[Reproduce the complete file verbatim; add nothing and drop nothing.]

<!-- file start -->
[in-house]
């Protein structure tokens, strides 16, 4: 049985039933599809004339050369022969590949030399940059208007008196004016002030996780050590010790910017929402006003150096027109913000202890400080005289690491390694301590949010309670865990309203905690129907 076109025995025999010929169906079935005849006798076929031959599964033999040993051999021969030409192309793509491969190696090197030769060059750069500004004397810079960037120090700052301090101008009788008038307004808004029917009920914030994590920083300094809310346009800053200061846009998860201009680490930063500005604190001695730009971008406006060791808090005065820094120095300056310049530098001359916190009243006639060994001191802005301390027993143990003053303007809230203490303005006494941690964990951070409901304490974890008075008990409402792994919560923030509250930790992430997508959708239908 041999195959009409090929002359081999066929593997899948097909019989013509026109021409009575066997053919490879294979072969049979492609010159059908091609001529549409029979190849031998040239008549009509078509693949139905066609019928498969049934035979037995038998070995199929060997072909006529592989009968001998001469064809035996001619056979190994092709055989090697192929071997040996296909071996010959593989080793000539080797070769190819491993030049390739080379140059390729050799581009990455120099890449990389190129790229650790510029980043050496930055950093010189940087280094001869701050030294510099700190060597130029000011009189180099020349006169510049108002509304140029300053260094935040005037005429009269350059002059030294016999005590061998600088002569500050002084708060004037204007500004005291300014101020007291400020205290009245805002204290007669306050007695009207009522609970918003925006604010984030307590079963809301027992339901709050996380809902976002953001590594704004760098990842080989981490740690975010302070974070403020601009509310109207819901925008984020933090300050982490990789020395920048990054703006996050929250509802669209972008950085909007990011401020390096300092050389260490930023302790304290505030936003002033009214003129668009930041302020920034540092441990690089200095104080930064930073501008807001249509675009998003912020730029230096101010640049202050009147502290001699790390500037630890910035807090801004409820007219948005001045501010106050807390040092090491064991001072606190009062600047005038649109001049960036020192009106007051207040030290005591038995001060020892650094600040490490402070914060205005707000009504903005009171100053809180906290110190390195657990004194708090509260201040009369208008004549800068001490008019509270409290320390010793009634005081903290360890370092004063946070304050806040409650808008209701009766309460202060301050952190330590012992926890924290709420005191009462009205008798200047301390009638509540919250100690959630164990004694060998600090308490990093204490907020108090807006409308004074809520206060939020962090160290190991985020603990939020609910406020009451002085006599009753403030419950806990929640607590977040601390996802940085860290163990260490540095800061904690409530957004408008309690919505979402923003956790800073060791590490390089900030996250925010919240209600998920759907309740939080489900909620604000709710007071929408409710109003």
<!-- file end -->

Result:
[in-house]
């Protein structure tokens, strides 16, 4: 049985039933599809004339050369022969590949030399940059208007008196004016002030996780050590010790910017929402006003150096027109913000202890400080005289690491390694301590949010309670865990309203905690129907 076109025995025999010929169906079935005849006798076929031959599964033999040993051999021969030409192309793509491969190696090197030769060059750069500004004397810079960037120090700052301090101008009788008038307004808004029917009920914030994590920083300094809310346009800053200061846009998860201009680490930063500005604190001695730009971008406006060791808090005065820094120095300056310049530098001359916190009243006639060994001191802005301390027993143990003053303007809230203490303005006494941690964990951070409901304490974890008075008990409402792994919560923030509250930790992430997508959708239908 041999195959009409090929002359081999066929593997899948097909019989013509026109021409009575066997053919490879294979072969049979492609010159059908091609001529549409029979190849031998040239008549009509078509693949139905066609019928498969049934035979037995038998070995199929060997072909006529592989009968001998001469064809035996001619056979190994092709055989090697192929071997040996296909071996010959593989080793000539080797070769190819491993030049390739080379140059390729050799581009990455120099890449990389190129790229650790510029980043050496930055950093010189940087280094001869701050030294510099700190060597130029000011009189180099020349006169510049108002509304140029300053260094935040005037005429009269350059002059030294016999005590061998600088002569500050002084708060004037204007500004005291300014101020007291400020205290009245805002204290007669306050007695009207009522609970918003925006604010984030307590079963809301027992339901709050996380809902976002953001590594704004760098990842080989981490740690975010302070974070403020601009509310109207819901925008984020933090300050982490990789020395920048990054703006996050929250509802669209972008950085909007990011401020390096300092050389260490930023302790304290505030936003002033009214003129668009930041302020920034540092441990690089200095104080930064930073501008807001249509675009998003912020730029230096101010640049202050009147502290001699790390500037630890910035807090801004409820007219948005001045501010106050807390040092090491064991001072606190009062600047005038649109001049960036020192009106007051207040030290005591038995001060020892650094600040490490402070914060205005707000009504903005009171100053809180906290110190390195657990004194708090509260201040009369208008004549800068001490008019509270409290320390010793009634005081903290360890370092004063946070304050806040409650808008209701009766309460202060301050952190330590012992926890924290709420005191009462009205008798200047301390009638509540919250100690959630164990004694060998600090308490990093204490907020108090807006409308004074809520206060939020962090160290190991985020603990939020609910406020009451002085006599009753403030419950806990929640607590977040601390996802940085860290163990260490540095800061904690409530957004408008309690919505979402923003956790800073060791590490390089900030996250925010919240209600998920759907309740939080489900909620604000709710007071929408409710109003």